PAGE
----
At a glance.
- Stormous’s Coca-Cola hack claims could be all fizz.
- Internal report indicates Facebook has little control over user data.
- Some say Tennessee university’s breach notification process needs improvement.
- Black Basta ransomware.
Stormous’s Coca-Cola hack claims could be all fizz.
Threat group Stormous has released a statement online claiming that it hacked into beverage giant Coca-Cola’s online infrastructure and made off with 161GB of data. The gang is demanding 16 million bitcoin from Coca-Cola for the return of the data, which it has already offered up for sale on the dark web. Coca-Cola’s communications vice president Scott Leith has responded to the claims, stating, “We are aware of this matter and are investigating to determine the validity of the claim.” It’s unclear exactly what type of data was allegedly stolen, but the hack was supposedly made in response to a survey Stormous conducted asking its followers to choose its next target. Tech Monitor notes that experts are skeptical, given that Stormous has a history for making false claims about its operations. For instance, last month the gang claimed it had stolen from the Ministry of Foreign Affairs of Ukraine, but security company SOCRadar found that the data was already readily available on the dark web. As well, earlier this year Stormous boasted it had hacked the network of video game giant Epic Games, but after threatening to post stolen data, it never followed through. Digital Shadows senior cyber threat intelligence analyst Chris Morgan explains, “Some researchers have suggested that many of their attacks are either a scam or the group is exaggerating their claims. This is not uncommon for cybercriminal groups, who often embellish the details of their activity in order to coerce victims into paying a ransom.”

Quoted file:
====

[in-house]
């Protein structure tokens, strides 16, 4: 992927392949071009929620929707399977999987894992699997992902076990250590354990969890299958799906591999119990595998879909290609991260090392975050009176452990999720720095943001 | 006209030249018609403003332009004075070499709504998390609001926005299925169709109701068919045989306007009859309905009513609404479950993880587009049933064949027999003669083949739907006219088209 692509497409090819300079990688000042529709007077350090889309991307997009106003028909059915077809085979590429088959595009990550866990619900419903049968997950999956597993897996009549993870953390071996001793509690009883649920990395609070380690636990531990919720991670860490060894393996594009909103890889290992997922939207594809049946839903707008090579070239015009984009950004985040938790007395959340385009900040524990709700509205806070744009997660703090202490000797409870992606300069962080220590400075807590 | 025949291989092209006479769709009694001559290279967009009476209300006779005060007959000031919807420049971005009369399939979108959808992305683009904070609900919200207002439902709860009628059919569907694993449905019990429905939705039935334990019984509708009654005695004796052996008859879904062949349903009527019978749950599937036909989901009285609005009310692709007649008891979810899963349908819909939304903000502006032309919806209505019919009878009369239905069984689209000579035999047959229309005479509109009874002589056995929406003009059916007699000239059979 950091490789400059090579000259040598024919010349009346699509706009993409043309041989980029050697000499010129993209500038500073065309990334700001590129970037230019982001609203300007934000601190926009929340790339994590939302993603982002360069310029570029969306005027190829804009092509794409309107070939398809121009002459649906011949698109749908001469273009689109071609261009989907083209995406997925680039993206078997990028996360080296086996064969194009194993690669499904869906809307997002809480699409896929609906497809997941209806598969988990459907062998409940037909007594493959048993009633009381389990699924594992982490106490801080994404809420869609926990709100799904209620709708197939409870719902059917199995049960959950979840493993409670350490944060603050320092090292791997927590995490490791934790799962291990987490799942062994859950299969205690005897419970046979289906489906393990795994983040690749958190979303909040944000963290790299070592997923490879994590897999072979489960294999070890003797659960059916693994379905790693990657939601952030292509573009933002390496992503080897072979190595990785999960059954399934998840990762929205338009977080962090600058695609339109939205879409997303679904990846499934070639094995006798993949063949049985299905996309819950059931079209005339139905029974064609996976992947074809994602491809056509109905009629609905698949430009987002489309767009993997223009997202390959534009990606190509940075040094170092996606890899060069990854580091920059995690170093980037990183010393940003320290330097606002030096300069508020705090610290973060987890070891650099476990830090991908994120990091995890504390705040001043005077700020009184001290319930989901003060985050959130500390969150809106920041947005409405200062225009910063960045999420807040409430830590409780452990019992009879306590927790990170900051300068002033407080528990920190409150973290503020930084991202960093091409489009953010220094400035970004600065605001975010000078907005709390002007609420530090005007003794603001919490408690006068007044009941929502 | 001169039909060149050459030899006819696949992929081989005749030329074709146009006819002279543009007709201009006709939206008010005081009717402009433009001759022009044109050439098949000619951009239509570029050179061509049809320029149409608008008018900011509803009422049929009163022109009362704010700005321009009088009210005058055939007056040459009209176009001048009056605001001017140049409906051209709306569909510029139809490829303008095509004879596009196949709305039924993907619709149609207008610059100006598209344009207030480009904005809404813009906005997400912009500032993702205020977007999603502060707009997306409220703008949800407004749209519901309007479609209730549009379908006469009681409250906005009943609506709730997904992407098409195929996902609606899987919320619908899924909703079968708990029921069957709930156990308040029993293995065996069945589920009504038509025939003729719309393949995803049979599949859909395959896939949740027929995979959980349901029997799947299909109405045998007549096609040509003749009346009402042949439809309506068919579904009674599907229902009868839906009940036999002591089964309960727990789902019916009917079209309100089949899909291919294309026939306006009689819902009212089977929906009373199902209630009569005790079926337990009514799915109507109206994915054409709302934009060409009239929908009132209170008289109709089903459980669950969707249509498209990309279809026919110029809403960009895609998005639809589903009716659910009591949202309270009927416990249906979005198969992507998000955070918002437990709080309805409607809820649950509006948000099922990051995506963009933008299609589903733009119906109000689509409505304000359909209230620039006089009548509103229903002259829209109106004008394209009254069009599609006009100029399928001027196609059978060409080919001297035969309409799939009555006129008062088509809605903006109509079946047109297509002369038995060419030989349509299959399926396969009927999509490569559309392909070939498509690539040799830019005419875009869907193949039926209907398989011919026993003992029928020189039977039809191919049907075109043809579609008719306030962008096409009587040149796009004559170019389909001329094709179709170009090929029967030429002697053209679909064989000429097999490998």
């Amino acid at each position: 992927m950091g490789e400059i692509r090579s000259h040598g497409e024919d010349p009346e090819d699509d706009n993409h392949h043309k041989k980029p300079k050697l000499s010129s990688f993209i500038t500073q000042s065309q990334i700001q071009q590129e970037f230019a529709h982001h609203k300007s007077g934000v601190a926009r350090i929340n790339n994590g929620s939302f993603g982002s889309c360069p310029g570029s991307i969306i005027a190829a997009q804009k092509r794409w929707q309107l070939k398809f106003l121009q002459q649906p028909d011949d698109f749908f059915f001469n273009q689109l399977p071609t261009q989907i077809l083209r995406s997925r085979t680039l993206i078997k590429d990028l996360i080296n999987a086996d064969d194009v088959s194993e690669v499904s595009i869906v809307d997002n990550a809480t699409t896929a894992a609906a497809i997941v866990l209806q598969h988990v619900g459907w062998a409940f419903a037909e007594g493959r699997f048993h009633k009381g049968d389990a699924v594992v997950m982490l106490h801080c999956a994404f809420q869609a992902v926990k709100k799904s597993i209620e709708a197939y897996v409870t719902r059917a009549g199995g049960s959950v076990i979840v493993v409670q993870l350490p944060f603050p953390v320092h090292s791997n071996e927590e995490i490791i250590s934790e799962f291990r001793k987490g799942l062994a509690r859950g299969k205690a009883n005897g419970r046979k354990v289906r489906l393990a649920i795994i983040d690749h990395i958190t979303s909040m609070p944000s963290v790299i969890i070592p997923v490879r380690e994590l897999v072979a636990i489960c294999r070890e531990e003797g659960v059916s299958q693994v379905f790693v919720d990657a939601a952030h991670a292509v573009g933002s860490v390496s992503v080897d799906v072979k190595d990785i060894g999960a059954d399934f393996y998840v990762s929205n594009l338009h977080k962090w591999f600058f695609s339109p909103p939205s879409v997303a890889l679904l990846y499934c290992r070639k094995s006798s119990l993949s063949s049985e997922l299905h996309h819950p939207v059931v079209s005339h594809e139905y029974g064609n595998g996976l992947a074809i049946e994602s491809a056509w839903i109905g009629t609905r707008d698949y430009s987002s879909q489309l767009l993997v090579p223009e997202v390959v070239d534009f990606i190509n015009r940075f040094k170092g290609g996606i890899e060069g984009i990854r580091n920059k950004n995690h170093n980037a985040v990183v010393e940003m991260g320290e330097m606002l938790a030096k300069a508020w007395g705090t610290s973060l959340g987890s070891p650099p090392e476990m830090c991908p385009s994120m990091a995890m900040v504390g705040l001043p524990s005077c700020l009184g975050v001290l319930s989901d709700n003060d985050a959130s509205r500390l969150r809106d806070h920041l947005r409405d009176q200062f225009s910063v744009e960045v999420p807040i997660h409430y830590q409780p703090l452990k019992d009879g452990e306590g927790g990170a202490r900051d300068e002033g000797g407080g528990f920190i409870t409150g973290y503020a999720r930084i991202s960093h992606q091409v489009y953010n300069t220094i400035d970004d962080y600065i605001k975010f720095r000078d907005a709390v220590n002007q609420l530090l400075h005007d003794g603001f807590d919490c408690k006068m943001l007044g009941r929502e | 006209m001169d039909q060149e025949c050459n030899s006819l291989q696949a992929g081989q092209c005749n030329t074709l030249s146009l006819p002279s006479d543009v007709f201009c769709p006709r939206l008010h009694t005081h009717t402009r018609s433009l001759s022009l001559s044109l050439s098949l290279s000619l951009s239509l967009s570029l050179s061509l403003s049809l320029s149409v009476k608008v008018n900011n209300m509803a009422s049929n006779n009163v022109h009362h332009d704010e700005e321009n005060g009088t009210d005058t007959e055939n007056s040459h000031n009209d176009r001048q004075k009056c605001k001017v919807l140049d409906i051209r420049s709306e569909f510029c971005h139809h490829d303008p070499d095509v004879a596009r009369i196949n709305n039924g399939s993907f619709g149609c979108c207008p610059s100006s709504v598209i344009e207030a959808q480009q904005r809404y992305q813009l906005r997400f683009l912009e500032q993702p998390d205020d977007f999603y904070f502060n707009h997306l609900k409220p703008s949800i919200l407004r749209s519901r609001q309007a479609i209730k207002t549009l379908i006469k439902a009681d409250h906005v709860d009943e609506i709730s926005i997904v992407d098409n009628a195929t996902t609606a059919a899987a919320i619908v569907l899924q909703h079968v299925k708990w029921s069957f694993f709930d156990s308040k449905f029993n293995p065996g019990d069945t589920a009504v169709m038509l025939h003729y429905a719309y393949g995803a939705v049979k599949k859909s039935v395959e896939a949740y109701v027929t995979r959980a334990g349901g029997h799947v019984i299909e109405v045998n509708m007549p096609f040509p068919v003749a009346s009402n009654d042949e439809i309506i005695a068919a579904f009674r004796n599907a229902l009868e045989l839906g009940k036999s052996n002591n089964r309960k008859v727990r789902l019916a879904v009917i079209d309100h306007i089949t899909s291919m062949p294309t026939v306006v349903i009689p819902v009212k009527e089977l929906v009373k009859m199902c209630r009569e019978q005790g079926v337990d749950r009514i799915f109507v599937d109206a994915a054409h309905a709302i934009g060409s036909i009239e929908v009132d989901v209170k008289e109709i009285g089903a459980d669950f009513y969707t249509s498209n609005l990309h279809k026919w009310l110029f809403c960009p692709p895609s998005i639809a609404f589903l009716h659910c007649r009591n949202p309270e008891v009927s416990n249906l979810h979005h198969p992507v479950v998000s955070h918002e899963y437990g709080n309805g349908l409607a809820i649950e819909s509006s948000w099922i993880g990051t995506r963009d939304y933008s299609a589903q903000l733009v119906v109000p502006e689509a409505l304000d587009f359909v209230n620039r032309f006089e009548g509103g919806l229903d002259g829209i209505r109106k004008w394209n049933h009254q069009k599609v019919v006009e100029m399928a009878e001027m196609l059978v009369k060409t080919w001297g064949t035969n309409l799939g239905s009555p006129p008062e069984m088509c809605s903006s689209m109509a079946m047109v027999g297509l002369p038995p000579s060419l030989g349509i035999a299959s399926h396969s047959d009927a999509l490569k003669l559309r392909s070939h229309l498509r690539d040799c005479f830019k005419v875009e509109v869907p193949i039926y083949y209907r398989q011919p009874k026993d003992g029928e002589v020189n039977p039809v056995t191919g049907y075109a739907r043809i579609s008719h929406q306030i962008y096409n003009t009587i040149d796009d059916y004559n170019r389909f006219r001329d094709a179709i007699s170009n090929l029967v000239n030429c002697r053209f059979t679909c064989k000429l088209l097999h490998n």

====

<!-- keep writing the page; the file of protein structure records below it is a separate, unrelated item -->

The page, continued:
Internal report indicates Facebook has little control over user data.
A leaked internal Facebook document indicates that Facebook’s engineers have little control over how user data is handled, 9to5Mac reports. The document, a report from the advertising team’s privacy engineers regarding how to respond to new privacy regulations, states “We do not have an adequate level of control and explainability over how our systems use data, and thus we can’t confidently make controlled policy changes or external commitments such as ‘we will not use X data for Y purpose. And yet, this is exactly what regulators expect us to do, increasing our risk of mistakes and misrepresentation.” The document also indicates that Facebook’s database has “open borders,” meaning first-party user data, third-party data, and sensitive data are all stored in the same place, making it difficult to control specific pieces of data. One anonymous employee described the situation as a “complete shitshow,” but a Facebook spokesperson has denied that the company is not complying with regulators.
Some say Tennessee university’s breach notification process needs improvement.